Manchester Orchestra sell their premise on every word, every line, every syllable. The spindly yet oddly robust vocals of Andy Hull don’t necessarily take a form of eminence that supersedes everything else, but his vocal patterns often mirror the aesthetic content of the album and the songs themselves. After their 2017 concept album A Black Mile to the Surface, which showcased a horrific journey of greed, joy, and violence, told with the prowess of a master lyricist, The Million Masks of God feels less epic in scope, and far more intimate.
The group’s steady transition to a calmer, quieter project is intentional—a method to rein in their ever-expanding sound with the discomfort that comes from turning the mirror inward, instead of outward. The album spans from vibrant chamber pop to acidic, textured affairs, and between it all there’s an uncanny brightness, unusual for Manchester’s aesthetic and lyrical content. Keeping step of the traditional evolution of the album as a showcase concept for the band, it opens with “Inaudible” a track that does a wonderful job of setting the tone and emotional frequency of the album, as Hull sings, “Afterlife? Some wasted light”/And the notion you’ll nevеr be free/So, spend all your time on monеy/’Cause money is the only thing you need.” There is a haunting quality behind it, a terror that is palpable between the song’s narrator and their confidant, perhaps disarmed by the bright organic synths, or pop affectations, abandoned for utter cosmic reaching at the two-minute mark onward.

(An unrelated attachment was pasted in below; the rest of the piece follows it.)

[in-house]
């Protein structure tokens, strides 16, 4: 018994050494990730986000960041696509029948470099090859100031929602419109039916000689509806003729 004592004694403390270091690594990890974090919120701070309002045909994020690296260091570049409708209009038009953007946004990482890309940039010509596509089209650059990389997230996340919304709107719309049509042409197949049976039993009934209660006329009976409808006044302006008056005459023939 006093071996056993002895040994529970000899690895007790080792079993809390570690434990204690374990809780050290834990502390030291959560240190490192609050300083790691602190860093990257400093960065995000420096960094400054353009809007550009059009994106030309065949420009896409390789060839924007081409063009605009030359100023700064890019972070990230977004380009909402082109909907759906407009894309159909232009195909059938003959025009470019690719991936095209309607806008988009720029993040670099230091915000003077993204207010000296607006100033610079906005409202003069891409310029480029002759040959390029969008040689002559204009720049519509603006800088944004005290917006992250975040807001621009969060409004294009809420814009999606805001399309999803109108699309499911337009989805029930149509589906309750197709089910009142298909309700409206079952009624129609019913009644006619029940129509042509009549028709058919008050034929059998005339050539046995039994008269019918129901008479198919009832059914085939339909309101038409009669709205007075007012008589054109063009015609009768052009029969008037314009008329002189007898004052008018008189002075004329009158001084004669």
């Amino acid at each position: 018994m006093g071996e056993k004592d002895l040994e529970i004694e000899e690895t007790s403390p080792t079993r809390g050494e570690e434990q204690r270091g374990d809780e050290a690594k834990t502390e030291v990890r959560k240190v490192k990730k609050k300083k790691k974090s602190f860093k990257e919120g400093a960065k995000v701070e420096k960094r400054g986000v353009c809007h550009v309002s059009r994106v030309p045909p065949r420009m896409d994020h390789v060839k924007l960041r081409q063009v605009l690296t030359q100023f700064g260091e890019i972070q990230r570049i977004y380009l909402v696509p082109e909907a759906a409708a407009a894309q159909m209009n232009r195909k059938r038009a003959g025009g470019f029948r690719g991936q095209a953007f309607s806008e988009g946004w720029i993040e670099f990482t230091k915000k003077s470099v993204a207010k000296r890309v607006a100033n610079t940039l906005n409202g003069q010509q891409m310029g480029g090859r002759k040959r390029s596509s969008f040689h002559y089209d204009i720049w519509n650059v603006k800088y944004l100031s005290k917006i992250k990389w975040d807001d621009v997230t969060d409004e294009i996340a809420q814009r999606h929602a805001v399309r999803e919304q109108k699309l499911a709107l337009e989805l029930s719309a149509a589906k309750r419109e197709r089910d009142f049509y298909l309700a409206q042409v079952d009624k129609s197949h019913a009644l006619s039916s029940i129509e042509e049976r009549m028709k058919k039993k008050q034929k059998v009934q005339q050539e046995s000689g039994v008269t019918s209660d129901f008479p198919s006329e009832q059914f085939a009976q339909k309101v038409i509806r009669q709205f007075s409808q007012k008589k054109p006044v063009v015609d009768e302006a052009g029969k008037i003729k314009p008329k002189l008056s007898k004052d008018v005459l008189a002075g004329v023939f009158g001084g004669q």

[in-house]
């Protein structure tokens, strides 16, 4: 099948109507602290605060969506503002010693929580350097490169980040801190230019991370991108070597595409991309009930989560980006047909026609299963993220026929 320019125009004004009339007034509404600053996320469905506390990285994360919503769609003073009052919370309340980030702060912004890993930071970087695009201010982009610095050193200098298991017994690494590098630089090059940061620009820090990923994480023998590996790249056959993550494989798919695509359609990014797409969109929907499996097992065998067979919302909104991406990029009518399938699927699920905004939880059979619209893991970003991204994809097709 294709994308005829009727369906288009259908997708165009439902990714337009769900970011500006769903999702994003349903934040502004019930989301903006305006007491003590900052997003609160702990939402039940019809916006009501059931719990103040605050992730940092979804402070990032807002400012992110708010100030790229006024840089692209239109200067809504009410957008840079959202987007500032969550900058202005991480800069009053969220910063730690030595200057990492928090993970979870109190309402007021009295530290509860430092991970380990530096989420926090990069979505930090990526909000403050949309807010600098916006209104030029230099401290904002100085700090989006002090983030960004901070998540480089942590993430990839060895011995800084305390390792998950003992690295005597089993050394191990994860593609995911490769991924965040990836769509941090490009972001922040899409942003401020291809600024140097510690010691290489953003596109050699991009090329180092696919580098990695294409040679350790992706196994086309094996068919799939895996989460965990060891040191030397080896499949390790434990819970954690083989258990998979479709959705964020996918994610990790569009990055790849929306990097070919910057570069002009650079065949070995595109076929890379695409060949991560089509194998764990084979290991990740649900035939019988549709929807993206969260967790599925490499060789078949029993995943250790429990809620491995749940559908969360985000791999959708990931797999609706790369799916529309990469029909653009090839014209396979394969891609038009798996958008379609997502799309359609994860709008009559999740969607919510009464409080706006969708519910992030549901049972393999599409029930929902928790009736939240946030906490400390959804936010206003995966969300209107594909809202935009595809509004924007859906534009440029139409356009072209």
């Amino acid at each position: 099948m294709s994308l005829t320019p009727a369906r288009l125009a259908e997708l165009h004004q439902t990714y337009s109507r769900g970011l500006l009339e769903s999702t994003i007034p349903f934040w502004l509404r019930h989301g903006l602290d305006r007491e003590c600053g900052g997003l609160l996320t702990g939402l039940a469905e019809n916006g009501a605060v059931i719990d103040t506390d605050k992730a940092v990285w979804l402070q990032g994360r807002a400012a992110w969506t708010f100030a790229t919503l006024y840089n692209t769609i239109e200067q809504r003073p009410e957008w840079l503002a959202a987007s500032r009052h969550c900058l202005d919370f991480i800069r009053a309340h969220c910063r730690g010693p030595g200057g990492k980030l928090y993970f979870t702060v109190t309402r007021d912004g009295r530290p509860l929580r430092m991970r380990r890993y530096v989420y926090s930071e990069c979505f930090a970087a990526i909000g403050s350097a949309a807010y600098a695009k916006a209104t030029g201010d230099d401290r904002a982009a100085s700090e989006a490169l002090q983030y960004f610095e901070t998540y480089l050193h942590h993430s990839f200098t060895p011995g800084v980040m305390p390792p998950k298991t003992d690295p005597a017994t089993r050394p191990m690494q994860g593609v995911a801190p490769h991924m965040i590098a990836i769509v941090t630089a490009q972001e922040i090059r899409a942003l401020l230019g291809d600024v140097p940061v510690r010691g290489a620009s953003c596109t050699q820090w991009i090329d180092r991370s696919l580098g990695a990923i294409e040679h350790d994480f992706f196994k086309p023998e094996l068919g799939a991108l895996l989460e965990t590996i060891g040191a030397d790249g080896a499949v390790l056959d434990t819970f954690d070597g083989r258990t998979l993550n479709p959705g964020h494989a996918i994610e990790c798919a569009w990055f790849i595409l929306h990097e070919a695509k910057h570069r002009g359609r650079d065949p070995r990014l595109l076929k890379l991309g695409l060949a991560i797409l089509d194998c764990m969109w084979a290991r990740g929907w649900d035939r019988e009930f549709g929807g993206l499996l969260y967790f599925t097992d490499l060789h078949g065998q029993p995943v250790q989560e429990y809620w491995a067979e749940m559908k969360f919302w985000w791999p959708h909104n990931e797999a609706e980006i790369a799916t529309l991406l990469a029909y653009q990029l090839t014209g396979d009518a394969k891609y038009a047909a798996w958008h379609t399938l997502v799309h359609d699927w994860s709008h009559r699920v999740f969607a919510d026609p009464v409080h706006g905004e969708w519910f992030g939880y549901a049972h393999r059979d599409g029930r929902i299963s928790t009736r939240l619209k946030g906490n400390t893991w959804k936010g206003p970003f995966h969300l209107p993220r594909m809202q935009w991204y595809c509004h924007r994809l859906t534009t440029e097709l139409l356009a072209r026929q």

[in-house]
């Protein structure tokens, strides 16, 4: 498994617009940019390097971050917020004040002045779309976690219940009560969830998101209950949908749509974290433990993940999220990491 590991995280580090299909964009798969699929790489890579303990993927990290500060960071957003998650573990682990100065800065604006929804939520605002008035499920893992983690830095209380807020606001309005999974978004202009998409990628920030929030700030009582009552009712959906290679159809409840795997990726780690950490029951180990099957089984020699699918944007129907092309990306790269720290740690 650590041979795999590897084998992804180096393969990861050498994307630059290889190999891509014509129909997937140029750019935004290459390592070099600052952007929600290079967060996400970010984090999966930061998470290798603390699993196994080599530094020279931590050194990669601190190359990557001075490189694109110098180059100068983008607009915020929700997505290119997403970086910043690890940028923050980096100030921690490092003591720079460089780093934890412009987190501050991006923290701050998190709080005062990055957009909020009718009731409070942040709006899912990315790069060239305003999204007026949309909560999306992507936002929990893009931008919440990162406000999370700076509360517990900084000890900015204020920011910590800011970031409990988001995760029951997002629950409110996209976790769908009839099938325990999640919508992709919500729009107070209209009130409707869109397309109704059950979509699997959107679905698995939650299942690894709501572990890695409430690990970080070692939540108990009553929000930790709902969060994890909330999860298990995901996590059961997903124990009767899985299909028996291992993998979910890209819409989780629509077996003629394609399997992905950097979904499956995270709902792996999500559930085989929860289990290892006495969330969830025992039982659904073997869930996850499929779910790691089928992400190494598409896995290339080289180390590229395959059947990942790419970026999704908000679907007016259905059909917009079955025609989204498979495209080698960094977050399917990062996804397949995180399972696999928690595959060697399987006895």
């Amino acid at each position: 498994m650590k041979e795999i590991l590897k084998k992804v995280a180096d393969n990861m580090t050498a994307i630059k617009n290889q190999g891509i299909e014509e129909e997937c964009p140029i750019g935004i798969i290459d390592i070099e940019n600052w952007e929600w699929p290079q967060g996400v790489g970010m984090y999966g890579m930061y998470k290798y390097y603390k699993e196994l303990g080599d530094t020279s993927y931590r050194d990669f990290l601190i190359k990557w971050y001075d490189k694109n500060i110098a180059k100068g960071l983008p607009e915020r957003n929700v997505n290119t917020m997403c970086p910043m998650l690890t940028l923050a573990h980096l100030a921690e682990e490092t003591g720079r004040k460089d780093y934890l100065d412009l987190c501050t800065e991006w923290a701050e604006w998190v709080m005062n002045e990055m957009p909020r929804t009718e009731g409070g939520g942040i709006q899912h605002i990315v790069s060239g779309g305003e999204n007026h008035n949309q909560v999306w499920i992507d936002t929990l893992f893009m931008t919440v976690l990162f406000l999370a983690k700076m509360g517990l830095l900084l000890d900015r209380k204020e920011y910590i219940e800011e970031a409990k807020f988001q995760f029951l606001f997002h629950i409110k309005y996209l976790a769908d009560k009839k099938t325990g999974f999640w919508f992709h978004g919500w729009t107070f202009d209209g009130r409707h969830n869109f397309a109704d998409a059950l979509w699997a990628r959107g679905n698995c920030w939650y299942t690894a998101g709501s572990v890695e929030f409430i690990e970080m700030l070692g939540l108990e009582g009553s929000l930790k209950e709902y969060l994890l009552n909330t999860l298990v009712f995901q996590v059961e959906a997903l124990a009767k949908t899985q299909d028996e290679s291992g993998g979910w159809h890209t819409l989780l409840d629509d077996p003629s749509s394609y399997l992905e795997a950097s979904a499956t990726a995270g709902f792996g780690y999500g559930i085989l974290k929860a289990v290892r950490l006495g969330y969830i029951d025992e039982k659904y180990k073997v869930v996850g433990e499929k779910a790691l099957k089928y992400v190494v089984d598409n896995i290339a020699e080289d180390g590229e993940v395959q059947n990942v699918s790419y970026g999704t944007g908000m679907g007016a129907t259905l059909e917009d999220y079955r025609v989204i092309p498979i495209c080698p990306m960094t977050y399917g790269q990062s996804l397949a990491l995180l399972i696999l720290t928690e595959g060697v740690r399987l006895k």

A song that feels closest to a continuation of where the band left off from Black Mile, “Angel of Death” is a contorting, dynamic track that embodies the band’s prior sensibilities, fusing together high concept third-wave emo with an acutely baroque element of southern rock. There’s a sweetness in its soundscape that gives it the feel of an earned greatness. “Keel Timing” revels in cowboy twang, fused with just enough aggression to tweak the contrast, all the while Hull’s gentle vocals pilot the soundscape into a mounting crescendo. This maximalism continues with “Bed Head,” where an abundance of electronics and synths form an aesthetic gentle enough for radio play, conjoined with a chorus that sinks into the listener, ending in a cathartic roar.
It’s at the album’s halfway point, beginning with “Telepath,” where Million Masks transitions into a stripped down, country leaning effort that swims in acoustic glee, leaving with its wake empty space, quiet moments that pause in a measure, waiting for something that will never arrive—and this is by design. On occasional moments like “Let It Storm,” the band revels in brief, climactic abandonment of acoustic temperament in favor of sheer sensory overload.
Lyrically, thematically, The Million Masks of God is an album that is split between dualities. On one half, there is the apparent countenance of death and grief, loss and sorrow, yet on the other there’s kinder musings, the nature of being a parent, and examining who exactly we are. Yet the album also represents a significant excursion from its sonic tendencies with a measure of pride earned by storied and confident artists. They are comfortable with both the maximalist, and the minimalist sound suite, taken as studies to their extreme in both regards. The Million Masks of God is a triumph, a study of melancholy and of hope in equal measure.
Label: Loma Vista